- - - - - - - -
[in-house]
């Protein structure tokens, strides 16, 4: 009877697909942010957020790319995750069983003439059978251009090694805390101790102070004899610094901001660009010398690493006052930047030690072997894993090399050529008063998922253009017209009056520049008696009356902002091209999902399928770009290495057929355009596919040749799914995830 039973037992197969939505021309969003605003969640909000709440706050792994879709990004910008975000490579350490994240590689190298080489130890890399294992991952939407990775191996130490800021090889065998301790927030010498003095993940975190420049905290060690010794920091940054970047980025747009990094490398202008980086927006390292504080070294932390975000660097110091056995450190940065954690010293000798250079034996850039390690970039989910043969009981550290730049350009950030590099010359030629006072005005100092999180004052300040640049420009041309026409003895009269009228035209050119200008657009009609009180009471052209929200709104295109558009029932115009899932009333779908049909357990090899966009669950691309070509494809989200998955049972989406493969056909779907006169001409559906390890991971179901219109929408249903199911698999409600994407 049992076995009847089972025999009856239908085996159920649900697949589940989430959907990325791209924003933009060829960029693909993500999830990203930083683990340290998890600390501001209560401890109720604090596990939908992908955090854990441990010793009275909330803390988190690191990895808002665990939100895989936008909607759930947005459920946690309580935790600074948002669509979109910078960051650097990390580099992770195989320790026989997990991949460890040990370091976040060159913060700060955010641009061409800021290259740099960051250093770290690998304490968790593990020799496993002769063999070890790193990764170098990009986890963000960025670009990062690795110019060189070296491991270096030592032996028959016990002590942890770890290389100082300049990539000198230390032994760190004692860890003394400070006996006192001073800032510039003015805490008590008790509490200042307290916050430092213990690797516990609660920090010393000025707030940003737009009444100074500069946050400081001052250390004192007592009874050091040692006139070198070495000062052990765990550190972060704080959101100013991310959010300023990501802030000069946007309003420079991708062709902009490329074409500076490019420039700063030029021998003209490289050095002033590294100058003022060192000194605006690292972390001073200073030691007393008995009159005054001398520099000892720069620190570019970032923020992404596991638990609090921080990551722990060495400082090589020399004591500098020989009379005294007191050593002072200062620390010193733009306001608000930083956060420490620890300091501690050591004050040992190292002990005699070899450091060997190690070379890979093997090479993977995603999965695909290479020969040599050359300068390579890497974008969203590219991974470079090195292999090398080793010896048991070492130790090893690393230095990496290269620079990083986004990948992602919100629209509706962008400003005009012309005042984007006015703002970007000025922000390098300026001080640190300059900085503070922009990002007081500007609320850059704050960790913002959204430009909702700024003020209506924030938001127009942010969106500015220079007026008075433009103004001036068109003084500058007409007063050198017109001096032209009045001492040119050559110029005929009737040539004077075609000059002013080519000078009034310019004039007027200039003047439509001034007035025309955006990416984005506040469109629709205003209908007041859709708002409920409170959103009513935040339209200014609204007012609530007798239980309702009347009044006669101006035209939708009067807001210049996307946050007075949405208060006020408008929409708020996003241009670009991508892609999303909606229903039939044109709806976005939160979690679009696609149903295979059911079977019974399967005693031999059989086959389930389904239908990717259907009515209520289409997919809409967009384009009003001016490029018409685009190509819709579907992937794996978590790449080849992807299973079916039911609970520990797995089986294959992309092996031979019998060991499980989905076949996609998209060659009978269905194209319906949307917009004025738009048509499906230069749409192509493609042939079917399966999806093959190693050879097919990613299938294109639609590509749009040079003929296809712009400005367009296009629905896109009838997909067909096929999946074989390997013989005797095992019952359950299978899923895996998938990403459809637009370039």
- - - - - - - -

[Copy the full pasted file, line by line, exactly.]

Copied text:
[in-house]
């Protein structure tokens, strides 16, 4: 009877697909942010957020790319995750069983003439059978251009090694805390101790102070004899610094901001660009010398690493006052930047030690072997894993090399050529008063998922253009017209009056520049008696009356902002091209999902399928770009290495057929355009596919040749799914995830 039973037992197969939505021309969003605003969640909000709440706050792994879709990004910008975000490579350490994240590689190298080489130890890399294992991952939407990775191996130490800021090889065998301790927030010498003095993940975190420049905290060690010794920091940054970047980025747009990094490398202008980086927006390292504080070294932390975000660097110091056995450190940065954690010293000798250079034996850039390690970039989910043969009981550290730049350009950030590099010359030629006072005005100092999180004052300040640049420009041309026409003895009269009228035209050119200008657009009609009180009471052209929200709104295109558009029932115009899932009333779908049909357990090899966009669950691309070509494809989200998955049972989406493969056909779907006169001409559906390890991971179901219109929408249903199911698999409600994407 049992076995009847089972025999009856239908085996159920649900697949589940989430959907990325791209924003933009060829960029693909993500999830990203930083683990340290998890600390501001209560401890109720604090596990939908992908955090854990441990010793009275909330803390988190690191990895808002665990939100895989936008909607759930947005459920946690309580935790600074948002669509979109910078960051650097990390580099992770195989320790026989997990991949460890040990370091976040060159913060700060955010641009061409800021290259740099960051250093770290690998304490968790593990020799496993002769063999070890790193990764170098990009986890963000960025670009990062690795110019060189070296491991270096030592032996028959016990002590942890770890290389100082300049990539000198230390032994760190004692860890003394400070006996006192001073800032510039003015805490008590008790509490200042307290916050430092213990690797516990609660920090010393000025707030940003737009009444100074500069946050400081001052250390004192007592009874050091040692006139070198070495000062052990765990550190972060704080959101100013991310959010300023990501802030000069946007309003420079991708062709902009490329074409500076490019420039700063030029021998003209490289050095002033590294100058003022060192000194605006690292972390001073200073030691007393008995009159005054001398520099000892720069620190570019970032923020992404596991638990609090921080990551722990060495400082090589020399004591500098020989009379005294007191050593002072200062620390010193733009306001608000930083956060420490620890300091501690050591004050040992190292002990005699070899450091060997190690070379890979093997090479993977995603999965695909290479020969040599050359300068390579890497974008969203590219991974470079090195292999090398080793010896048991070492130790090893690393230095990496290269620079990083986004990948992602919100629209509706962008400003005009012309005042984007006015703002970007000025922000390098300026001080640190300059900085503070922009990002007081500007609320850059704050960790913002959204430009909702700024003020209506924030938001127009942010969106500015220079007026008075433009103004001036068109003084500058007409007063050198017109001096032209009045001492040119050559110029005929009737040539004077075609000059002013080519000078009034310019004039007027200039003047439509001034007035025309955006990416984005506040469109629709205003209908007041859709708002409920409170959103009513935040339209200014609204007012609530007798239980309702009347009044006669101006035209939708009067807001210049996307946050007075949405208060006020408008929409708020996003241009670009991508892609999303909606229903039939044109709806976005939160979690679009696609149903295979059911079977019974399967005693031999059989086959389930389904239908990717259907009515209520289409997919809409967009384009009003001016490029018409685009190509819709579907992937794996978590790449080849992807299973079916039911609970520990797995089986294959992309092996031979019998060991499980989905076949996609998209060659009978269905194209319906949307917009004025738009048509499906230069749409192509493609042939079917399966999806093959190693050879097919990613299938294109639609590509749009040079003929296809712009400005367009296009629905896109009838997909067909096929999946074989390997013989005797095992019952359950299978899923895996998938990403459809637009370039």